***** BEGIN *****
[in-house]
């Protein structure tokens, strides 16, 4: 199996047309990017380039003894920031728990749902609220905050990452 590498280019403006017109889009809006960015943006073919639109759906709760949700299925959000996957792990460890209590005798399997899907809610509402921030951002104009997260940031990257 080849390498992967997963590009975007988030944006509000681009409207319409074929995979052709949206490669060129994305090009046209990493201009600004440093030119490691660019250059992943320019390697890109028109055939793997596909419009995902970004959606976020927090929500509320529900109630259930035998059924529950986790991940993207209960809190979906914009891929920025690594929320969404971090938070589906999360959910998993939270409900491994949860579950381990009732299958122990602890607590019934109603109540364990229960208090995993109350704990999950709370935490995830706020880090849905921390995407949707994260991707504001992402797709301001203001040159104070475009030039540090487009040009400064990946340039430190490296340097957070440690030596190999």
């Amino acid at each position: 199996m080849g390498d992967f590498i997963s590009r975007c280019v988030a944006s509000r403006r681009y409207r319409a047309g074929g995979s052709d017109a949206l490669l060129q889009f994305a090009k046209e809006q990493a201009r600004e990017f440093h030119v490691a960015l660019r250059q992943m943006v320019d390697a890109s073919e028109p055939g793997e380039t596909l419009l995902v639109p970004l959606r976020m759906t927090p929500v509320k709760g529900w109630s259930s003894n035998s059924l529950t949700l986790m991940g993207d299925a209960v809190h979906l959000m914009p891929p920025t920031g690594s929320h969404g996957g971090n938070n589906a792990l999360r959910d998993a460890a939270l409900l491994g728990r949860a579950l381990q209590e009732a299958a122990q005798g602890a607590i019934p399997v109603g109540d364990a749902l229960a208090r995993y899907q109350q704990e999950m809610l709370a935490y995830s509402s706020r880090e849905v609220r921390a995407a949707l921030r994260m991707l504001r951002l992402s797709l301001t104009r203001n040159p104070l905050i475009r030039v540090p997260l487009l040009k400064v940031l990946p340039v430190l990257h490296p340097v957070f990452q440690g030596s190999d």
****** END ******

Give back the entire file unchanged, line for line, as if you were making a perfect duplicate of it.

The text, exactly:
[in-house]
């Protein structure tokens, strides 16, 4: 199996047309990017380039003894920031728990749902609220905050990452 590498280019403006017109889009809006960015943006073919639109759906709760949700299925959000996957792990460890209590005798399997899907809610509402921030951002104009997260940031990257 080849390498992967997963590009975007988030944006509000681009409207319409074929995979052709949206490669060129994305090009046209990493201009600004440093030119490691660019250059992943320019390697890109028109055939793997596909419009995902970004959606976020927090929500509320529900109630259930035998059924529950986790991940993207209960809190979906914009891929920025690594929320969404971090938070589906999360959910998993939270409900491994949860579950381990009732299958122990602890607590019934109603109540364990229960208090995993109350704990999950709370935490995830706020880090849905921390995407949707994260991707504001992402797709301001203001040159104070475009030039540090487009040009400064990946340039430190490296340097957070440690030596190999």
């Amino acid at each position: 199996m080849g390498d992967f590498i997963s590009r975007c280019v988030a944006s509000r403006r681009y409207r319409a047309g074929g995979s052709d017109a949206l490669l060129q889009f994305a090009k046209e809006q990493a201009r600004e990017f440093h030119v490691a960015l660019r250059q992943m943006v320019d390697a890109s073919e028109p055939g793997e380039t596909l419009l995902v639109p970004l959606r976020m759906t927090p929500v509320k709760g529900w109630s259930s003894n035998s059924l529950t949700l986790m991940g993207d299925a209960v809190h979906l959000m914009p891929p920025t920031g690594s929320h969404g996957g971090n938070n589906a792990l999360r959910d998993a460890a939270l409900l491994g728990r949860a579950l381990q209590e009732a299958a122990q005798g602890a607590i019934p399997v109603g109540d364990a749902l229960a208090r995993y899907q109350q704990e999950m809610l709370a935490y995830s509402s706020r880090e849905v609220r921390a995407a949707l921030r994260m991707l504001r951002l992402s797709l301001t104009r203001n040159p104070l905050i475009r030039v540090p997260l487009l040009k400064v940031l990946p340039v430190l990257h490296p340097v957070f990452q440690g030596s190999d």